Beginning a lesson with an open question is a strategy I use to attract my students attention and get them ready to take a journey in a new direction. Today I start the lesson by writing on the board...
The answer is √18, what could the question or problem be?
At first, my students often remain silent. After all, they are used to answering questions, not guessing what they were. But, patience is warranted. If you are not practiced at writing math questions, it takes a minute to orient your thinking in the right direction.
Open ended questions are also a good differentiation tactic. They really do create a diverse set of entry points and they are likely to result in a diverse set of "questions". I listen carefully as students develop their questions. Their conversations and the problems that they write often give me insight into their depth of understanding (see my Open Questions to Differentiate reflection).
Here are some possible student responses:
Here are two additional sample responses to the Launch question that I might share if no one comes up with a similar problem. I will introduce these problems as a chance to revisit the Pythagorean Theorem.
I explain today's New Info presentation in my New Info Narrative clip video.
In addition to the video, I would like to add that when students state the converse of the first of the two statements I write on the board, "All people living in NYC, live in New York State", they will usually give, or I will ask for, a counterexample to show that the converse is false. Although I don´t dwell on the terminology at this point, using and knowing what a counterexample is important and helps with the remainder of the lesson.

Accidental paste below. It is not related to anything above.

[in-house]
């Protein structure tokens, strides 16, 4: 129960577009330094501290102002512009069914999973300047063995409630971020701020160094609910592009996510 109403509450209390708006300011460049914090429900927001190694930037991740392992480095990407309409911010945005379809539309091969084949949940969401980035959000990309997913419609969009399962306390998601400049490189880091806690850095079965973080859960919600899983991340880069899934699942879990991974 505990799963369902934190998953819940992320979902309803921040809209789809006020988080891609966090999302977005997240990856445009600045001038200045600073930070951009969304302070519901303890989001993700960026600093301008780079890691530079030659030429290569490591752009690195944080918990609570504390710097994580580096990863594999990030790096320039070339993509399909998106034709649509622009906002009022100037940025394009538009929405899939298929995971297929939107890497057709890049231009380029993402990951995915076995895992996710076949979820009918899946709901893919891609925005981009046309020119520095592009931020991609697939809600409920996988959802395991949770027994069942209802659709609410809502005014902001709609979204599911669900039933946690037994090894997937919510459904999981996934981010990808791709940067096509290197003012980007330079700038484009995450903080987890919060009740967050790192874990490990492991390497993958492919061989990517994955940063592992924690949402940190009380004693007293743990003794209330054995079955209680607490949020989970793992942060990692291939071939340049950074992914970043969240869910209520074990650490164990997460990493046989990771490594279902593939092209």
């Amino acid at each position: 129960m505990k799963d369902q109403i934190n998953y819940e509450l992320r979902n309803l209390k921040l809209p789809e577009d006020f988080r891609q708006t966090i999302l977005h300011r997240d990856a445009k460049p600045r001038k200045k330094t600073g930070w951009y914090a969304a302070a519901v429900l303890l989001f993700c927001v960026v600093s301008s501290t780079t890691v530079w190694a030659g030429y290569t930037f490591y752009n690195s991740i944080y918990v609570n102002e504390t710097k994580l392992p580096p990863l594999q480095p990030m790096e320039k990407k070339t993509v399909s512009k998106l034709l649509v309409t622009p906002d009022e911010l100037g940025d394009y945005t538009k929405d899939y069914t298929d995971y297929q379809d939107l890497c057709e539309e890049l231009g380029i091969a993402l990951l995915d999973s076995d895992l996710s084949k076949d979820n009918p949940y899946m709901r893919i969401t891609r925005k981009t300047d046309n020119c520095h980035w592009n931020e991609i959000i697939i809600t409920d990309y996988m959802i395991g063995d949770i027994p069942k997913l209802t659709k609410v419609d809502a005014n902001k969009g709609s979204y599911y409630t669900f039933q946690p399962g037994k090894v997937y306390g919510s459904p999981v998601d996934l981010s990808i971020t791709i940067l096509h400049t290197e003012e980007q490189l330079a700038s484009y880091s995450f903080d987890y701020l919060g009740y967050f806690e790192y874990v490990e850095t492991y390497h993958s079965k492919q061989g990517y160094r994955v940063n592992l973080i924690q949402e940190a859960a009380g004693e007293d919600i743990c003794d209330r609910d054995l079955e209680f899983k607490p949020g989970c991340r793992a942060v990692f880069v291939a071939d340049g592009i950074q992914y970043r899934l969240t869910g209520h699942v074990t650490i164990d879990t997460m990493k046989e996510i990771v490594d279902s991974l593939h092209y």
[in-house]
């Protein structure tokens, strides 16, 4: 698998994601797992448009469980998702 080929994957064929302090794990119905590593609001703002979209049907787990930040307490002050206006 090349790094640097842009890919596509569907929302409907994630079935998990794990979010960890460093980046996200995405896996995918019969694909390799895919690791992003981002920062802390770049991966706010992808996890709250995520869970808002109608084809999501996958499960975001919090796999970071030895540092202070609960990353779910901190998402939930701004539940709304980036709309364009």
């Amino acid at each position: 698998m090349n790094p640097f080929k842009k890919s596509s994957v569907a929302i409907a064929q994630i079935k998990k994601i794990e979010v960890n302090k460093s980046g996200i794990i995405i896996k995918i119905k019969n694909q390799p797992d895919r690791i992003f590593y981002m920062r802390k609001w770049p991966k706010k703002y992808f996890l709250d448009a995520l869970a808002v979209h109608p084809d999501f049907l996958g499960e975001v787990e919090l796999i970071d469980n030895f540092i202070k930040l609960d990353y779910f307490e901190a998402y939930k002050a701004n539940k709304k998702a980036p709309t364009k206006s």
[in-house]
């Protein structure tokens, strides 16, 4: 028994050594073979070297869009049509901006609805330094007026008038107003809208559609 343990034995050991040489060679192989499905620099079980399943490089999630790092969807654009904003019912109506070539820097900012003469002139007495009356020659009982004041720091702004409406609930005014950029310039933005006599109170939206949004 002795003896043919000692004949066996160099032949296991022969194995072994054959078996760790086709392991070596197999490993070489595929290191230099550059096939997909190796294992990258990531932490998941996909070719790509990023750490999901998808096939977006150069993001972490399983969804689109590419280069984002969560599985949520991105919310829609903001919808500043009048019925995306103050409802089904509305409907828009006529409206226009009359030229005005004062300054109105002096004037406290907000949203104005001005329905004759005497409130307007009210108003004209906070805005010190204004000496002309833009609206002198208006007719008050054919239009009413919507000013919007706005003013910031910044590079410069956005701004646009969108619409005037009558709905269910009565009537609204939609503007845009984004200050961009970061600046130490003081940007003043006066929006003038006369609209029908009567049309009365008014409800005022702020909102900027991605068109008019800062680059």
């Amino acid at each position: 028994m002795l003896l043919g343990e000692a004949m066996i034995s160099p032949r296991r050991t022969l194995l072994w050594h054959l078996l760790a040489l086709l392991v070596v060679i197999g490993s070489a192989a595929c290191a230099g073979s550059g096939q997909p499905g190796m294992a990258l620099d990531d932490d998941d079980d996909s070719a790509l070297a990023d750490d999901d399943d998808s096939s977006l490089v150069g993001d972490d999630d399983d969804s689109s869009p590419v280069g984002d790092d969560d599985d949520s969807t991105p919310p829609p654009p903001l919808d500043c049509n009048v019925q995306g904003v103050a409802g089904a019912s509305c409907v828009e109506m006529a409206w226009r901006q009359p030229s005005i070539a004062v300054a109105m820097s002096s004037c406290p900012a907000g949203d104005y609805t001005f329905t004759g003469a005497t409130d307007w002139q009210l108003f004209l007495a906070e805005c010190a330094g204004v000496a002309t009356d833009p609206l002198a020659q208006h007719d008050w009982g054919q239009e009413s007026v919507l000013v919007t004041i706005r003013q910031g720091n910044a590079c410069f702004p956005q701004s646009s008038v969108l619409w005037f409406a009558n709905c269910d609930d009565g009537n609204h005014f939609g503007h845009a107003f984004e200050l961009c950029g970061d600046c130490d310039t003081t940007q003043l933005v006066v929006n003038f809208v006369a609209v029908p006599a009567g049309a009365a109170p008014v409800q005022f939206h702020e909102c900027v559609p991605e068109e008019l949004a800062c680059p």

To begin this section of the lesson, I hand one Geogebra Triangles Activity Sheet to each pair of students.This activity works well in pairs.
Teacher's Note: If your are not familiar with Geogebra, it is a free download and quite friendly to use. Here´s a quick Geogebra tutorial video for students:
In the activity, students explore triangle lengths to see if the square of the largest value, which in a right triangle would be the hypotenuse, equals the sum of the squares of the other two values. Then they construct corresponding triangles on Geogebra. If a triangle is formed, they measure the largest of the 3 angles check to see if the triangle is a Right Triangle.
Student partners may take roles, one working hands-on with Geogebra and the other writing results in the activity worksheet. This is fine as long as they work together. Grouping pairs with relatively comparable ability is a good way to make this occur.
As students work I will walk around helping out students that need help with the program. However, I typically find that most students pick up on the activity after watching the video.
To bring this lesson to closure, I ask each pair of students to try to generalize the results they obtained in the activity:
Does it seem like the converse of the pythagorean theorem is true? Is further investigation needed?
Each pair should discuss their work and write their response on the backside of their worksheet. After a couple of minutes, I will ask a student to share his/her generalization with the class. Then, I will ask if there is another student that can add to the response, or, has a different generalization to share.
Generalizing is a great way to close a lesson and make students reflect on or summarize new learning. It's also a good formative assessment moment where students may reveal unclear grasp of the objectives. This is particularly important for English language learners (see my Lesson Closure... reflection for more about this issue).